A Sharp Decline in Egypt’s Ranking in the “Open Budget Index 2012" - Egypt’s score dropped to 13 in the index in 2012 compared to 49 in 2010
The International Budget Partnership (IBP) has recently released the results of the Open Budget Survey (OBS) 2012, providing a comprehensive analysis of the state of budget transparency and accountability in countries around the world. The survey for Egypt, which was conducted by the Egyptian Initiative for Personal Rights (EIPR) in partnership with IBP, revealed that the Open Budget Index (OBI) 2012 score for Egypt is 13 out of 100, which is a steep decline from its previous score of 49 on the OBI 2010, and indicating a very poor commitment to making the budget process transparent and budget information publicly available.
Egypt’s score was also shown to be below that of neighboring countries, Jordan, Morocco, and Lebanon, and well below the global average score of 43 for all the 100 countries included in the survey. The survey also revealed Egypt’s weak commitment to providing opportunities for public engagement in the budget decision-making process, as well as lack of effective budget oversight by the legislature and supreme audit institutions.
Produced every two years since 2006, the OBS is the only cross-country, comparative and systematic measure conducted by independent civil society researchers in each country to evaluate whether the central government in countries surveyed around the world provide the public with access to budget information. The survey also measures whether the government provides opportunities for public participation in the budget process and effective oversight of government budgets by legislatures and audit institutions. The OBI, assigns a score to each country based on the information it makes available to the public throughout the budget process, which makes it possible to compare the overall commitment among countries and monitor improvements within a country based on consecutive biennial surveys.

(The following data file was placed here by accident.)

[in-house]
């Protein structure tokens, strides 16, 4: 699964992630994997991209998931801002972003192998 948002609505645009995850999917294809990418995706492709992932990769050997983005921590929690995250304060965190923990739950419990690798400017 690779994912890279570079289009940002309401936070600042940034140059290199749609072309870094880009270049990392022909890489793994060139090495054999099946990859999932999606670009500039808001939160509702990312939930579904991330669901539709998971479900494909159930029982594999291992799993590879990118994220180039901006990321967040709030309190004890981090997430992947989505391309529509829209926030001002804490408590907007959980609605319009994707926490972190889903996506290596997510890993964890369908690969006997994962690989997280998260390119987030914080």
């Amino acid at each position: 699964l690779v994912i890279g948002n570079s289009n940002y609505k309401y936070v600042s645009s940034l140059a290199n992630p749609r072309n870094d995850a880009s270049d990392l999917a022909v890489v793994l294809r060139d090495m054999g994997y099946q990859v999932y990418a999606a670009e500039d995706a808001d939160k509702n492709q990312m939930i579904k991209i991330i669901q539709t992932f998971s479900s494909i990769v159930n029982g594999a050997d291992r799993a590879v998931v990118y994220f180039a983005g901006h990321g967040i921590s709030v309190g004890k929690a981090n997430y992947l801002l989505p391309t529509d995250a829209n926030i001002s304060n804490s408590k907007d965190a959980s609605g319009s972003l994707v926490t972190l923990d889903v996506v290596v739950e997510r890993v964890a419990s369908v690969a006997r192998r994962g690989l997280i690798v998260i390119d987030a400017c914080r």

The draft results of the survey were sent by IBP and EIPR to the Egyptian government for commentary before they were published. Egypt’s score as revealed in the study indicates that the government provides the public with very little information on the national government’s budget allocation and spending activities during the course of the budget year, making it challenging for citizens to engage with the government in the decision-making process and to hold it accountable for its management of public funds.
In addition to measuring the OBI, the “OBS 2012” found Egypt’s performance to be average with regards to the strength of oversight provided by legislators and the Supreme Audit Institution and their effectiveness in planning and overseeing the implementation of the national budget. The Survey also examined opportunities for public participation in the budget decision-making process throughout the budget cycle. The results showed that the successive governments since the revolution failed to provide any real opportunities for citizens and civil society to participate and engage in any of the budget planning and implementing phases.
In addition to being seen as a steep decline from the results for Egypt in the “OBS 2010”, the "Open Budget Survey 2012" results for Egypt, is also seen as a regression from the relative improvement in the policies of the Ministry of Finance witnessed in the years preceding the Egyptian revolution, where budget documents were made publically available since the fiscal year 2006 \ 2007 including monthly financial reports.
While the survey acknowledges the unusual circumstances surrounding the budget process in the fiscal year 2012/2013, there are a number of measures that the Egyptian government is recommended to undertake to improve its score and confirm its commitment to the principles of transparency and participation:
- Publish the “Executive Budget Proposal” and the “Audit Report”, two of the key budget documents that are currently produced for internal use only
- Provide more comprehensive information in the “In-Year” and “Year-End” reports (these two reports, in addition to the “Enacted Budget”, are the only three reports made publicly available by the Egyptian government out of the eight key budget documents)
- Produce additional documents on the budget process, namely the “Pre-Budget Statement”, the “Mid-Year Review”, and the “Citizens Budget”, a document which simplifies the budget process to citizens to enable effective participation in the budget decision making process
- Expand opportunities for public engagement and participation in the planning, implementation and oversight of the national budget starting with the upcoming budget cycle 2013 \ 2014
- Provide enough time to consult with the legislature and civil society as part of the budget process, and take measures to strengthen the role of legislatures and Supreme Audit Institution in the budget process
For the Open Budget Survey Egypt Country Summary: http://internationalbudget.org/wp-content/uploads/OBI2012-EgyptCS-Englis...
For the full Open Budget Survey 2012 global report: http://internationalbudget.org/wp-content/uploads/OBI2012-Report-English...